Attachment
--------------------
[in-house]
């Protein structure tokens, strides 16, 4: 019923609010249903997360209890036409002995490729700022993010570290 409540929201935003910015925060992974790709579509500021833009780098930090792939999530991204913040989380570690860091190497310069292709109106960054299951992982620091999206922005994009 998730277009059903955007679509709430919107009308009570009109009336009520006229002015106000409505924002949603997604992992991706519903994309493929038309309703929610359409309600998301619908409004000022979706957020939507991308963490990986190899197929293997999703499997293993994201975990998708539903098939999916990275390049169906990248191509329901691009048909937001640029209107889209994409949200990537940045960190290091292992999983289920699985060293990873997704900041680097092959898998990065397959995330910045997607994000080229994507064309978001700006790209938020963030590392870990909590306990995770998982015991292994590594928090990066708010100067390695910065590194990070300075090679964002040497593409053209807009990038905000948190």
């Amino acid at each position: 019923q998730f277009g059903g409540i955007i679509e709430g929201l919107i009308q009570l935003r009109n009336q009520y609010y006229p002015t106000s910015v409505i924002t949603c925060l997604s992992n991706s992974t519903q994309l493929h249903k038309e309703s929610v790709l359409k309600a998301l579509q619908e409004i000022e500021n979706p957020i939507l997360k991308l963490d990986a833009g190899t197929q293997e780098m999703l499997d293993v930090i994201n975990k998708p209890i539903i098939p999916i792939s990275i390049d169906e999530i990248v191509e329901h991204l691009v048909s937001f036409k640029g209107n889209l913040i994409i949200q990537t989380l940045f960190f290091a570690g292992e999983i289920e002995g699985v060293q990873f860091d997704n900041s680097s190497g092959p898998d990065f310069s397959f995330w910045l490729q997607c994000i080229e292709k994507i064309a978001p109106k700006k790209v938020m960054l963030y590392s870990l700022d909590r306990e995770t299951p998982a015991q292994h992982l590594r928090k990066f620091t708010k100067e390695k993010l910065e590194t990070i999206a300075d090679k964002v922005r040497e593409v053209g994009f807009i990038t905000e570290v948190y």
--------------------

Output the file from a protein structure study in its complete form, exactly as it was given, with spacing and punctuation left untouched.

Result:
[in-house]
């Protein structure tokens, strides 16, 4: 019923609010249903997360209890036409002995490729700022993010570290 409540929201935003910015925060992974790709579509500021833009780098930090792939999530991204913040989380570690860091190497310069292709109106960054299951992982620091999206922005994009 998730277009059903955007679509709430919107009308009570009109009336009520006229002015106000409505924002949603997604992992991706519903994309493929038309309703929610359409309600998301619908409004000022979706957020939507991308963490990986190899197929293997999703499997293993994201975990998708539903098939999916990275390049169906990248191509329901691009048909937001640029209107889209994409949200990537940045960190290091292992999983289920699985060293990873997704900041680097092959898998990065397959995330910045997607994000080229994507064309978001700006790209938020963030590392870990909590306990995770998982015991292994590594928090990066708010100067390695910065590194990070300075090679964002040497593409053209807009990038905000948190």
């Amino acid at each position: 019923q998730f277009g059903g409540i955007i679509e709430g929201l919107i009308q009570l935003r009109n009336q009520y609010y006229p002015t106000s910015v409505i924002t949603c925060l997604s992992n991706s992974t519903q994309l493929h249903k038309e309703s929610v790709l359409k309600a998301l579509q619908e409004i000022e500021n979706p957020i939507l997360k991308l963490d990986a833009g190899t197929q293997e780098m999703l499997d293993v930090i994201n975990k998708p209890i539903i098939p999916i792939s990275i390049d169906e999530i990248v191509e329901h991204l691009v048909s937001f036409k640029g209107n889209l913040i994409i949200q990537t989380l940045f960190f290091a570690g292992e999983i289920e002995g699985v060293q990873f860091d997704n900041s680097s190497g092959p898998d990065f310069s397959f995330w910045l490729q997607c994000i080229e292709k994507i064309a978001p109106k700006k790209v938020m960054l963030y590392s870990l700022d909590r306990e995770t299951p998982a015991q292994h992982l590594r928090k990066f620091t708010k100067e390695k993010l910065e590194t990070i999206a300075d090679k964002v922005r040497e593409v053209g994009f807009i990038t905000e570290v948190y």